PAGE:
À Ố Show is a fun new show that is part circus, part concert and part dance performance. All the details that are portrayed reflect the spirit of the Vietnamese people, their daily lives and their heritage e.g. bamboo, basket boats, farming, bustling city life etc. During the 60 minutes show, the audience is gently introduced to many different tones of emotion. To quote the producers themselves: ‘it is as if the audience were captured in a Vietnamese dream of life, survival, love and everything else in between.’
2. Cambodia: Phare, The Cambodian Circus
Phare is another interesting mix of performance styles including theatre, story-telling, dance, high-energy music and circus arts. Phare, which translates as “brightness of the arts”, is an NGO founded in Battambang in the 90s by former Cambodian refugees to assist disadvantaged young people through the arts.
The Siem Reap show is a spectacle of acrobatics, theatre, music and incredible youthful energy and talent. The narratives, which change regularly, are based around themes of contemporary Cambodian life. The great stunts, performed by the young disadvantaged people in the Phare programme, are a constant.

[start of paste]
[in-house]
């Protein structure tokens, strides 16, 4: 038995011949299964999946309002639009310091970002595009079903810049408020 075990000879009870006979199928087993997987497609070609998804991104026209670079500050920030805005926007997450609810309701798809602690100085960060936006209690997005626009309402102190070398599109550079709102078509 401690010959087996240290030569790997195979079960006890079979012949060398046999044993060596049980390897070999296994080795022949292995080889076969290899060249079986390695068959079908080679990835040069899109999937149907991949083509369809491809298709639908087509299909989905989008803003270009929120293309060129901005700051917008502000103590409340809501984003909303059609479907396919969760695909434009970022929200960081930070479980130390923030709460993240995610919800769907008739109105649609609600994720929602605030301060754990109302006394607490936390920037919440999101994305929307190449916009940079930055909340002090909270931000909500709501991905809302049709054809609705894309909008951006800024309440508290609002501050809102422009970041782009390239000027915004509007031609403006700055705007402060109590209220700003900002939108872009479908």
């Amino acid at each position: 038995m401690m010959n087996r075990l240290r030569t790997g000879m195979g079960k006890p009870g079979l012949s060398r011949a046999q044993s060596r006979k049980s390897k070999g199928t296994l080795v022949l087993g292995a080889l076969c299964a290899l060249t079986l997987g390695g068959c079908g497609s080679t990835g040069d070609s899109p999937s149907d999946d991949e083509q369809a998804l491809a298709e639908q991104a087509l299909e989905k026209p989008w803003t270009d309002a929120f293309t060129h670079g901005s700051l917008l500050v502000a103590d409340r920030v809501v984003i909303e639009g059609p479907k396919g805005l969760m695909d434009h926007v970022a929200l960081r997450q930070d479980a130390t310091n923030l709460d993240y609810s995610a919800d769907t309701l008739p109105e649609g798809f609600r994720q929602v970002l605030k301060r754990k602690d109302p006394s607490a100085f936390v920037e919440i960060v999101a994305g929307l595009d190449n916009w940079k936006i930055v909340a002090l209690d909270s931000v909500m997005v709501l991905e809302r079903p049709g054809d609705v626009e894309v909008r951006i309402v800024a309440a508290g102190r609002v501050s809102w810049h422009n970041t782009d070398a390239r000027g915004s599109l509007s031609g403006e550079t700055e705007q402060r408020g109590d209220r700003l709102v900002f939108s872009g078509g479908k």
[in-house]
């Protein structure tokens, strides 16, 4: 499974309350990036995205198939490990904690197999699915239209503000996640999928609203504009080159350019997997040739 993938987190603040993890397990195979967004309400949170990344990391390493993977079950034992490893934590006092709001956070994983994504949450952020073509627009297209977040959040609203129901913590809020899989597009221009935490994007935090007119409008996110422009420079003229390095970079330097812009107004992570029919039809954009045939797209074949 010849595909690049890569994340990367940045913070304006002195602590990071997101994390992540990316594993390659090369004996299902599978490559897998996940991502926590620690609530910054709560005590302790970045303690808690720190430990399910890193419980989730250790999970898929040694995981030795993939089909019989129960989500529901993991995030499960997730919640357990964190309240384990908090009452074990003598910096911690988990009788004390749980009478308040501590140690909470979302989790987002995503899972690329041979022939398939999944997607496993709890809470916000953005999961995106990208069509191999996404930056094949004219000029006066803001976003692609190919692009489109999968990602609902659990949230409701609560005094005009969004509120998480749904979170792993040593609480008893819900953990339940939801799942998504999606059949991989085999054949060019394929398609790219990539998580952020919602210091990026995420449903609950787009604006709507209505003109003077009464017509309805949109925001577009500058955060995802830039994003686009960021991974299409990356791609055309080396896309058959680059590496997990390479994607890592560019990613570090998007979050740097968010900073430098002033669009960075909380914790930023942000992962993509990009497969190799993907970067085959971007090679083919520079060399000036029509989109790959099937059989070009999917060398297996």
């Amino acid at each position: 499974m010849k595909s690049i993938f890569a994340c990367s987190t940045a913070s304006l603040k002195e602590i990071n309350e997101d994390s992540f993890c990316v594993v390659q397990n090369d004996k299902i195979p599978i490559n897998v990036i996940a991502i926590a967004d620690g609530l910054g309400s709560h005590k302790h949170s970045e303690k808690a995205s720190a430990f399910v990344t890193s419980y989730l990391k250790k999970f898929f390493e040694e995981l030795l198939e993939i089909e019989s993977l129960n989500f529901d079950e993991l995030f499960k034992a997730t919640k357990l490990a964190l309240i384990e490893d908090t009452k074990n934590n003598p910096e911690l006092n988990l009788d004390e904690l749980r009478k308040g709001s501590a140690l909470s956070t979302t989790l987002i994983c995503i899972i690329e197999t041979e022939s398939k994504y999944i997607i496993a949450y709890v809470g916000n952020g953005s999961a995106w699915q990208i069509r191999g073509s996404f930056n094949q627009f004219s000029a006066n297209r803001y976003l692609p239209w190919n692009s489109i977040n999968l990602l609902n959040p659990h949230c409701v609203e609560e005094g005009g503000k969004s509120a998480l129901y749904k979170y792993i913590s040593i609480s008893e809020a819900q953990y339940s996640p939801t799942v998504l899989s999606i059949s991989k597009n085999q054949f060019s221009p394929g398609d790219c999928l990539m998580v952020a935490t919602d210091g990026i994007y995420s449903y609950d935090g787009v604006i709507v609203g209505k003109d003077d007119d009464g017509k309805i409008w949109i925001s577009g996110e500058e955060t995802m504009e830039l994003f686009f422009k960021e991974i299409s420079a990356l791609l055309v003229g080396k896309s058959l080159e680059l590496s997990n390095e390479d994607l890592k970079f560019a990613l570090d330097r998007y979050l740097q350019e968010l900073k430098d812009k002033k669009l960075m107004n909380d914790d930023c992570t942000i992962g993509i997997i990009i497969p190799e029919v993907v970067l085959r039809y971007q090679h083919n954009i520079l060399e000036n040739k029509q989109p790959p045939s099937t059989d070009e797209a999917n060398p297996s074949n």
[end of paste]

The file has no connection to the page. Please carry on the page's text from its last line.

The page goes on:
The performances take place each night in a circus tent behind the Angkor National Museum. It’s a fun, physical show and the tent brings the audience very close to the action.
3. Myanmar: Spark! Circus
Spark! (That’s with the !) is a group of volunteer circus performers who try to add a little sparkle to the lives of disadvantaged children in refugee camps, migrant schools, hospitals and orphanages along the Thai-Burmese border. More than 200, 000 refugees are based in camps along the border, with a large proportion of them being children.
In addition to all the fun that the children have learning circus skills, Spark! is designed to develop their creativity, physical fitness, communication skills, teamwork, confidence, and cultural awareness. Play is a fundamental part of children’s development and Spark! bring a big Spark! of happiness, love, amusement, and entertainment into these children’s lives and the lives of those who work in the camps and orphanages. Saffron Travel can arrange for visitors to see the Sparks! Team in action and enjoy one of their many unique workshops / performances.